Research Deductive (theory testing), inductive (theory formatting) or a mixture?

Research approach will be inductive because the process of qualitative research is basically inductive in nature in which researchers construct concepts, hypothesis, and theories from details. (Merriam, (1998); Creswell (2009))

Data collection methods:

Two basic kinds of data source include: primary data and secondary data. Primary data is basically originated by the people directly involved in it through different kinds of surveys, based on a period which is investigated. In contrast secondary data is written over a period of time but brought out at some time later. (Finnegan at el., 1996)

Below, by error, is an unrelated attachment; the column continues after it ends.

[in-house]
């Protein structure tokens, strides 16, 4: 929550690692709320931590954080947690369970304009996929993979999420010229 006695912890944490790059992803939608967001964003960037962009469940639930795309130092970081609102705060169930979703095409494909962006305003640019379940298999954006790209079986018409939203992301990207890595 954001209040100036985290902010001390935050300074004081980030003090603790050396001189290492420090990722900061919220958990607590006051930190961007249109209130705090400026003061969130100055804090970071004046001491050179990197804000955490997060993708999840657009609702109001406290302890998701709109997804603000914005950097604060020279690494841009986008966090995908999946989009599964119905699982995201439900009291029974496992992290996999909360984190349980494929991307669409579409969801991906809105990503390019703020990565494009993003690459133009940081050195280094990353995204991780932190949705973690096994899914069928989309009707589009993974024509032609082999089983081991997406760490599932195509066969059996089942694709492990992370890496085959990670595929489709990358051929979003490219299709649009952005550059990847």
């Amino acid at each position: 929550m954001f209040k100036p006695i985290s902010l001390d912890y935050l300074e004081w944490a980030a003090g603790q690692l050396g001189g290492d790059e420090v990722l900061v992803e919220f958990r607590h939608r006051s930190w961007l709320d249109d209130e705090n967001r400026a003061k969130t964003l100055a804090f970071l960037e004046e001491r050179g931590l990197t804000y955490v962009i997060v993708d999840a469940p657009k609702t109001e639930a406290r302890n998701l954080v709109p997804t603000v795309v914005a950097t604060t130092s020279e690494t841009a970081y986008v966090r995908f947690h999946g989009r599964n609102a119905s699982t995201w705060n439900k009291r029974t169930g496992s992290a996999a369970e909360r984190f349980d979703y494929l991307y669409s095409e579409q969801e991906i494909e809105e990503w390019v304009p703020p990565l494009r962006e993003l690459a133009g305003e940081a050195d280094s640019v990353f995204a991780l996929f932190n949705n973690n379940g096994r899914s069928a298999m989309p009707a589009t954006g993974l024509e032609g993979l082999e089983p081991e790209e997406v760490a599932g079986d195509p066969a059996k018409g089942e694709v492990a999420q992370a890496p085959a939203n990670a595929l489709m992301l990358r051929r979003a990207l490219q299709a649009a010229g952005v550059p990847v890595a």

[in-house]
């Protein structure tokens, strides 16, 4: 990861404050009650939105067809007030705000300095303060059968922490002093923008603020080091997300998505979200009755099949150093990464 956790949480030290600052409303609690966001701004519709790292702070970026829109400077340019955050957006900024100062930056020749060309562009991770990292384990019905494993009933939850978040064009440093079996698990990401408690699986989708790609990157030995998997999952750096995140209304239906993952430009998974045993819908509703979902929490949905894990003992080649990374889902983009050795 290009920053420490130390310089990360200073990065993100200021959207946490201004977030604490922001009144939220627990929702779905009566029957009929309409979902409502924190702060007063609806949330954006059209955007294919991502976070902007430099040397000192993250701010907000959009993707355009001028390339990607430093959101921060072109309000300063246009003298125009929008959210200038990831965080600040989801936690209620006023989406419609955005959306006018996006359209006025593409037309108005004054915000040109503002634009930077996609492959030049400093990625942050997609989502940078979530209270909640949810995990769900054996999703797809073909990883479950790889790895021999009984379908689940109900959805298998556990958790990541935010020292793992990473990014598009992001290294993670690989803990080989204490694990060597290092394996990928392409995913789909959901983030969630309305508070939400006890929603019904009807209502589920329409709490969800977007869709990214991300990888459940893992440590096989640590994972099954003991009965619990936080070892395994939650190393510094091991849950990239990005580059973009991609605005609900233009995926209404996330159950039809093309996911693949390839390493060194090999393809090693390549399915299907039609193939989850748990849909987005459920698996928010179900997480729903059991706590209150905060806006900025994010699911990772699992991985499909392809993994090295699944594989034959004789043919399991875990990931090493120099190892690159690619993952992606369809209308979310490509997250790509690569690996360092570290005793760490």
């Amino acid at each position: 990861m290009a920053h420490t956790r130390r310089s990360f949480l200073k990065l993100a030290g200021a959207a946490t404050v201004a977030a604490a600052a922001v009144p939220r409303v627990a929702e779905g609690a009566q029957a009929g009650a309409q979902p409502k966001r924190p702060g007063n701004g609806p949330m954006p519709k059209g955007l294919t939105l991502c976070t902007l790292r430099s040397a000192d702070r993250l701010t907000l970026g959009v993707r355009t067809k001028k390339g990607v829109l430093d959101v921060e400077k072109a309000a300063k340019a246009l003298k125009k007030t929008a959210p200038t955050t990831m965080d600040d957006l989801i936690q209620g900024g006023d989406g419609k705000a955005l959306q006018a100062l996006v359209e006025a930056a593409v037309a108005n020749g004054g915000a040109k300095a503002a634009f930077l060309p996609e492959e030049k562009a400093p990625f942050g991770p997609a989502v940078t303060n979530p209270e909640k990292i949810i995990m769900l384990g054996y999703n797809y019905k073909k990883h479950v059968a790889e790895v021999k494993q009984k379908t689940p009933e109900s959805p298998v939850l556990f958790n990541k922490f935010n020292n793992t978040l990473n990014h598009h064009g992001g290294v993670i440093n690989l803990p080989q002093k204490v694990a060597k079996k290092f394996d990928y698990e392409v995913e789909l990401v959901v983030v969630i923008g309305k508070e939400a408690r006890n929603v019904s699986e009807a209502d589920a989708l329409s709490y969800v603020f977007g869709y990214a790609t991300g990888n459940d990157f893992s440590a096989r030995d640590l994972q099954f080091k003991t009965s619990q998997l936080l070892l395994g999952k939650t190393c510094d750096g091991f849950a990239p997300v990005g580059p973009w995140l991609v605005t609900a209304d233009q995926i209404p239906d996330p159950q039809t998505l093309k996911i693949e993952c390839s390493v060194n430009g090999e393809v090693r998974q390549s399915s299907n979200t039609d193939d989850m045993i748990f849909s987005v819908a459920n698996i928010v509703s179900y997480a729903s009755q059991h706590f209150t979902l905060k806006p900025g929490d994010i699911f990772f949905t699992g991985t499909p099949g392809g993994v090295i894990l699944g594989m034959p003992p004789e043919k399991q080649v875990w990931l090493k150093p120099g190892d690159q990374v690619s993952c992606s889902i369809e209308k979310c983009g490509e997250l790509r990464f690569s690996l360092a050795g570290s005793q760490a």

So in order to collect the primary data, structured interviews will be used on some officials in National Coal Board, British Gas, and the Central Electricity Generating Board, because these structured interviews are consisted on the pre-written or described questions, which are easy to analyse and requires less effort as compared to unstructured interviews. (Vinten, 1995) Similarly for the purpose of using the secondary data, different kind of the material available in the University's library including journals, books, reports etc. will be used.

Sampling Strategy: